Houses and the Harvard method

Do you know about the Harvard method?  I’m not talking citations or negotiation; I’m talking making lists. I was told it by a friend of mine and it’s the best thing ever. (That, obviously is a wild exaggeration. I can think of many things that are much better, including champagne, my daughter’s GCSE results, the smell of jasmine on a summer evening, etc etc, but in the breathlessly excited tone that is required for this sort of blogging, I will let the statement stand.)

Step 1: You take a piece of paper, preferably A4 or letter but it can be any size

Step 2: You divide it into three or four sections using a pen, pencil or other writing implement of your choice

Step 3: You write your list

The amazing and wonderful thing is that the process of thinking “which section shall I add this item to” causes you to sort the list items on the fly, and helps you to prioritise.

Because that point is, after all, the key struggle in project planning. How do you set your priorities? Do set priorities, you need to know what your goals are. And if you haven’t recognised your goals, then they change and flip around and mess up the priorities. I’ve been reading a book by Gavin Essler, “Lessons from the Top” (no, I am not going to cite that correctly in italic and publisher and blah, I’ll give you a link, isn’t that enough? And it’s not to amazon because of their behaviour on UK tax – correct but amoral.)

Sorry, got slightly distracted their. Essler quotes Alistair Campbell as saying that the key questions are: objective, strategy, tactics. And if you lose sight of the objective and get distracted by the cleverness of the tactics, you will fail. The tactics must always be subordinate to the strategy which must always be subordinate to the objective.

This is true for all projects.

An example of how it goes wrong (substituting stategy for objective) is to think that the point of the house conversion is to have a beautiful house. It’s not. It’s to have a happy family life. If you get stuck on the beautiful house bit, then you invest all your resources into the house, lose money, have enormous rows and go bankrupt, get divorced and everything goes phut. Having a nice place to live is a way of assisting the objective. And the method of converting the house to make it a nice place to live is merely a tactic.

So when you sit down in the morning or the evening with your piece of paper (or in our case a hardback book) and draw the lines on it, and start sorting the items in your list. Think clearly, think long-term. Some of it really doesn’t matter that much, but sometimes, short-term goals will hinder that final objective.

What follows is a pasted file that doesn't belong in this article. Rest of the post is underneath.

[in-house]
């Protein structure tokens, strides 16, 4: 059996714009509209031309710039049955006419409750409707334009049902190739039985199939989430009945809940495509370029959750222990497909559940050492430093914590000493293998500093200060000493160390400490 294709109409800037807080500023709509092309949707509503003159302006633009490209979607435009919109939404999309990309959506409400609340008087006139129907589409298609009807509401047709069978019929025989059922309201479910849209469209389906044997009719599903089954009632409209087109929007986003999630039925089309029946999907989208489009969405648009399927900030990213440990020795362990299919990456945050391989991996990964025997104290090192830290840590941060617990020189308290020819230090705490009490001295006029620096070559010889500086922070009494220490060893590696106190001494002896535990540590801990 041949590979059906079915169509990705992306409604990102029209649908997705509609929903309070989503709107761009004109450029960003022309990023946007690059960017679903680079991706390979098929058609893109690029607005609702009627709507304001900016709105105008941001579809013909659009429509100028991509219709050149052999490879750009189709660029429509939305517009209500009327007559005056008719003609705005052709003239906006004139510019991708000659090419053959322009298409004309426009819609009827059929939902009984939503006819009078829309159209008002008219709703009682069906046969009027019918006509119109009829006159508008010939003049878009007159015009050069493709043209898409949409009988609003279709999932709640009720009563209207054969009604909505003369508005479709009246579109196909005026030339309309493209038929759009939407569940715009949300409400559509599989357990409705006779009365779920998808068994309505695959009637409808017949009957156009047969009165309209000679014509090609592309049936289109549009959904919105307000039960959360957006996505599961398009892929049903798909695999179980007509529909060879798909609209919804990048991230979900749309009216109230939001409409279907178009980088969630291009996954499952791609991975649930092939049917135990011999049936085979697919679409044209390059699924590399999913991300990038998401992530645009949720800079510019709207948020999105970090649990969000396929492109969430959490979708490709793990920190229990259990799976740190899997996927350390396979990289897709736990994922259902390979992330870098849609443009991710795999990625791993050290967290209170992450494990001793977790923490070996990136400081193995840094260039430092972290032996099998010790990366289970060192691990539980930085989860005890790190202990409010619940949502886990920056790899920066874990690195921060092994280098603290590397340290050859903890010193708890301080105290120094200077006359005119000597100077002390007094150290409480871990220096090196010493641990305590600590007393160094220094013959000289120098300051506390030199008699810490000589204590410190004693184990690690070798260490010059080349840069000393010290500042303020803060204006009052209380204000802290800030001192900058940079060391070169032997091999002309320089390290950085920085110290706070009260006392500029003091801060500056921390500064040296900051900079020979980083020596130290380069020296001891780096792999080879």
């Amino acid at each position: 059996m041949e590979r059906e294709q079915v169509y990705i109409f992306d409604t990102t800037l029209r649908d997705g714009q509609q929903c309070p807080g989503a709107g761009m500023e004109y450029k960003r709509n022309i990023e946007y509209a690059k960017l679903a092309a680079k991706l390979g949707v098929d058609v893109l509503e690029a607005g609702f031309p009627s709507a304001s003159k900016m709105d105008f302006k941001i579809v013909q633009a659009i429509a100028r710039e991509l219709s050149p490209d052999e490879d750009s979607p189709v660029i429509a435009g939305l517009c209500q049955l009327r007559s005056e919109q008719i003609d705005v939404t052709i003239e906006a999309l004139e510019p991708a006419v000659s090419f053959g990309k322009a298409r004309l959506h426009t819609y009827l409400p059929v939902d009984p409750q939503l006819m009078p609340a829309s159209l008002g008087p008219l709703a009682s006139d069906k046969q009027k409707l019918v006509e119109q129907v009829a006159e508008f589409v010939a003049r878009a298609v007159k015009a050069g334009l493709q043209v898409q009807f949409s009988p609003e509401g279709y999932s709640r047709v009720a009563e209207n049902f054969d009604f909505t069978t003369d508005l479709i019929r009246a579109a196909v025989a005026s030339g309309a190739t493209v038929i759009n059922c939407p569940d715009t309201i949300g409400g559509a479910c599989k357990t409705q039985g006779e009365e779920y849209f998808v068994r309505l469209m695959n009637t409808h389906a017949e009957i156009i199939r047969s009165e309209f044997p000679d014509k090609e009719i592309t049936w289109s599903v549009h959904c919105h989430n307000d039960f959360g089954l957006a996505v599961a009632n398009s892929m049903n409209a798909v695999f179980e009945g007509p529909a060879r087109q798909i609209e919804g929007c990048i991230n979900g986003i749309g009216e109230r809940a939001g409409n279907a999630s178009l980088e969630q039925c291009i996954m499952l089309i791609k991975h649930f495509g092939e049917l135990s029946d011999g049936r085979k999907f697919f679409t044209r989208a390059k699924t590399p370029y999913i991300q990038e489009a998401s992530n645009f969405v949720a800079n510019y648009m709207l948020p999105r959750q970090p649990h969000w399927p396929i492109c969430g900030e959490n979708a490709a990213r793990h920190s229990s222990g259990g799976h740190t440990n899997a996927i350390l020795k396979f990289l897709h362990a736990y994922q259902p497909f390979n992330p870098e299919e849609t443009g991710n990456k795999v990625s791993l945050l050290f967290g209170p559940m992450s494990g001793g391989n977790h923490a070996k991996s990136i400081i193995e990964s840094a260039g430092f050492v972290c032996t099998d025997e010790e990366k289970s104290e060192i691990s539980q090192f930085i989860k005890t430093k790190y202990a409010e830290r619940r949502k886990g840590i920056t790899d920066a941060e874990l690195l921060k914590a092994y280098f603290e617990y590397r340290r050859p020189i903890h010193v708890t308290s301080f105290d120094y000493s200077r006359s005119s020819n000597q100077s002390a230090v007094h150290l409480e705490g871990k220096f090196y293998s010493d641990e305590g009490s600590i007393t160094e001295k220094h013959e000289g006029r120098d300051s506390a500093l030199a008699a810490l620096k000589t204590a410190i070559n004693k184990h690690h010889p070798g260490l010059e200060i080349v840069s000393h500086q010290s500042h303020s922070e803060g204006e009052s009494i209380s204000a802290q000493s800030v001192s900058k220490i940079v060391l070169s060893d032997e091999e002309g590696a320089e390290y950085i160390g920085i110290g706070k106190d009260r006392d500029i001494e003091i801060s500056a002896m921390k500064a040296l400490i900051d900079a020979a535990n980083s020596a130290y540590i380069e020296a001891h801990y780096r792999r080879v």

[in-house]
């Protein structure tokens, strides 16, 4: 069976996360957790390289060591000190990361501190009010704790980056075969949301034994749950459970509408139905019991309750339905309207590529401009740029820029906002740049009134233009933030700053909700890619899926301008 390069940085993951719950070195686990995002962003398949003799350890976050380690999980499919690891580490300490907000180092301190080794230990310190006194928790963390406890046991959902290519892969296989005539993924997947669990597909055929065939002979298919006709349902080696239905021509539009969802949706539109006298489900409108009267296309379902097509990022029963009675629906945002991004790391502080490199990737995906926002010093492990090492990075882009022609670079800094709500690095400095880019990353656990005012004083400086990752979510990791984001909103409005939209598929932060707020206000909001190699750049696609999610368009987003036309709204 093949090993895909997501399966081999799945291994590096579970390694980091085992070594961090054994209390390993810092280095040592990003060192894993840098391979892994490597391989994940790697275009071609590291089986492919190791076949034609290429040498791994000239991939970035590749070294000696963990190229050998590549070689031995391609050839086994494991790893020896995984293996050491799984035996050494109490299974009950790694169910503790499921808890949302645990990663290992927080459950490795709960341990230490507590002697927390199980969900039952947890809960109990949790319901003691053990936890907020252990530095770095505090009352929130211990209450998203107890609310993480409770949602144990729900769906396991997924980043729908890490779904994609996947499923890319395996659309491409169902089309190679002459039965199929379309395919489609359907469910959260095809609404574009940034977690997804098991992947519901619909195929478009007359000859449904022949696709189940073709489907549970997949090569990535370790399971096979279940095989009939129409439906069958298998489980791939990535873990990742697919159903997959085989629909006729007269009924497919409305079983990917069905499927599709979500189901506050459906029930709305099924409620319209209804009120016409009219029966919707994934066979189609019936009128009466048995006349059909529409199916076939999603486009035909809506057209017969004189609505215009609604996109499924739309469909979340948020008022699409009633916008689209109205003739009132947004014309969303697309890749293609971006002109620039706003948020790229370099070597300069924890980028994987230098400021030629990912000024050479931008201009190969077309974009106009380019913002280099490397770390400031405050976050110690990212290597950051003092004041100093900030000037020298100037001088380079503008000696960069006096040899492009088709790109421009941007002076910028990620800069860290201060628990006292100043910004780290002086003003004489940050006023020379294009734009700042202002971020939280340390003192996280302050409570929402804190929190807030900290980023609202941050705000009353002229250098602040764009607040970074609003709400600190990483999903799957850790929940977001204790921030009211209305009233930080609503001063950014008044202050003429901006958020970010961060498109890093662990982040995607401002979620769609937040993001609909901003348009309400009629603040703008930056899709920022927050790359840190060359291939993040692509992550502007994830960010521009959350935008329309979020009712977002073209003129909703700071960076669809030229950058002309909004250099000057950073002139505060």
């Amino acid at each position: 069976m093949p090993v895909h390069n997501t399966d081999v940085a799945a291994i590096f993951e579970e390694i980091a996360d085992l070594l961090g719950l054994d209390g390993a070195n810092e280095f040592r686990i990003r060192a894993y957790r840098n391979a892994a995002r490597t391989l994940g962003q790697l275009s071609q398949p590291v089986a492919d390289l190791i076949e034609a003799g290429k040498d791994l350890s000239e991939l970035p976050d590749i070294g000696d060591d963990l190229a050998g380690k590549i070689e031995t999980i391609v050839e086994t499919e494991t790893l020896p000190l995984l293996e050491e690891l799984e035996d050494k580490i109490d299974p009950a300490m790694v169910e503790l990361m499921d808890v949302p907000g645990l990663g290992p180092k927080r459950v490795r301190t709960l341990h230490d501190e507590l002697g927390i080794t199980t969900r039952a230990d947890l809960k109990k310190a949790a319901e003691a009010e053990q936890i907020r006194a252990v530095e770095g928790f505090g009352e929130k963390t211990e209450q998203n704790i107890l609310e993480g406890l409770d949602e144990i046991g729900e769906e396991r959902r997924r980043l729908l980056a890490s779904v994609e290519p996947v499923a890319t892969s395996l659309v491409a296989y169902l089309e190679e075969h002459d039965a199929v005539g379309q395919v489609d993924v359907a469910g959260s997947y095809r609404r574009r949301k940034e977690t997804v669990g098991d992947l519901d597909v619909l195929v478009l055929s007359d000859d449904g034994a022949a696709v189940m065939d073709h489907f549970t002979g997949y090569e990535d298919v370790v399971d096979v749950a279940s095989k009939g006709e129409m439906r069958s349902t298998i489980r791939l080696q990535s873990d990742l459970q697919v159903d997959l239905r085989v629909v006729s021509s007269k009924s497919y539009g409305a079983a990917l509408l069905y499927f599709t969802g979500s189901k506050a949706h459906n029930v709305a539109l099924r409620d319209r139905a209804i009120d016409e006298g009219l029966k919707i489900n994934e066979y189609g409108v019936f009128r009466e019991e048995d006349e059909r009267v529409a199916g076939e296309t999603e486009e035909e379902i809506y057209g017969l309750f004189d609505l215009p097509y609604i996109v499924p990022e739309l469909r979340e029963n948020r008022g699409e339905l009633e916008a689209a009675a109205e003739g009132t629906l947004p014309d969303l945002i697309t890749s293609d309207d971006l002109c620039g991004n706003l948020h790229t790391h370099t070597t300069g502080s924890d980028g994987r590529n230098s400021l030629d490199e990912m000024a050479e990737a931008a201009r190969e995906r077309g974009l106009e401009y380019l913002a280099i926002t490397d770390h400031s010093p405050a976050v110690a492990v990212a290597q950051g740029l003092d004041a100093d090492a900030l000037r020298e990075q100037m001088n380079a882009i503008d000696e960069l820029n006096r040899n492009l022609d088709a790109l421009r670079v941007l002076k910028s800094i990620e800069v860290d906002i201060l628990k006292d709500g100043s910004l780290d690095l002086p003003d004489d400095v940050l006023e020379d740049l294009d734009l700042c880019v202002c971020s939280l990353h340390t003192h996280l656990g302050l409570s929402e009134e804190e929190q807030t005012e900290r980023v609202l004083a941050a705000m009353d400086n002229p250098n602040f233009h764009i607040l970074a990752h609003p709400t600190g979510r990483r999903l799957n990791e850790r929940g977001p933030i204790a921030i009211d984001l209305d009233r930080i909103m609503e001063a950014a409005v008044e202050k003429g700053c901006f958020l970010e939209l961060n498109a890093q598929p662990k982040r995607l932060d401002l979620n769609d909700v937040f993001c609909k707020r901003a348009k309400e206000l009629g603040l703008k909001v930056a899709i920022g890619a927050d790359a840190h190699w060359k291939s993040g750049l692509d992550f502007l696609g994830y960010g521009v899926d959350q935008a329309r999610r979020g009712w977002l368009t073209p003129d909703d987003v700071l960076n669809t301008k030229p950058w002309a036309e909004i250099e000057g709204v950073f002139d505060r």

Feature development and house conversion

I’ve not been blogging for a while because we have bought a fixer-upper house which needed a fair amount of work. I can’t help but be struck by the horrifying similarities between house conversion and software development.

  1. The estimates are always too short: people calculate the work period, and even when they’re being generous, they forget to allow for being pulled off onto another more important (paying) job, set up costs, or the time spent searching for the library routine/thermostat which will do the job you want rather than all the others which nearly do the thing you want.
  2. The code/wiring/plumbing that you have to interface with is always spaghetti and it takes much longer than it should do.
  3. The code/drainage/etc that you have to interface with has not been documented and you will need to follow it through twisty strange paths and try and work out where the spurs go.
  4. Even if it used to be fine, old code/wiring/plumbing does not match with current building standards/operating systems and has to be re-done.
  5. Good programmers/builders etc cannot resist the temptation to do something well rather than well enough. This can take a long time.
  6. Ambitious heads of engineering/house owners will suddenly have a brilliant idea about how something could be done better and require the whole thing to be re-designed half way through. They may well be correct but it adds a great deal to the time and cost.
  7. It is disheartening to see no apparent progress.
  8. There is a struggle between designing a usable interface and a functional system. Sometimes the people who have to do the extra work to make something easy and pleasurable to use rather than the way they’d first thought of it can be resistant to extra work.

So, given the fact that all the engineers/builders involved are intelligent craftsmen, how can the process be less painful?

I decided to apply some of the principles of Agile project management to the building project.

In Agile management, there is this fantasy (and it is a fantasy in many cases) that you can work on a discrete feature and get it through design and test in a solid blast, close it off, and then go onto the next thing. There are various buzz words around it, such as the scrum, the daily stand-up meeting when everyone talks through how they’ve got on and what needs to be done.

It’s not a place for novices.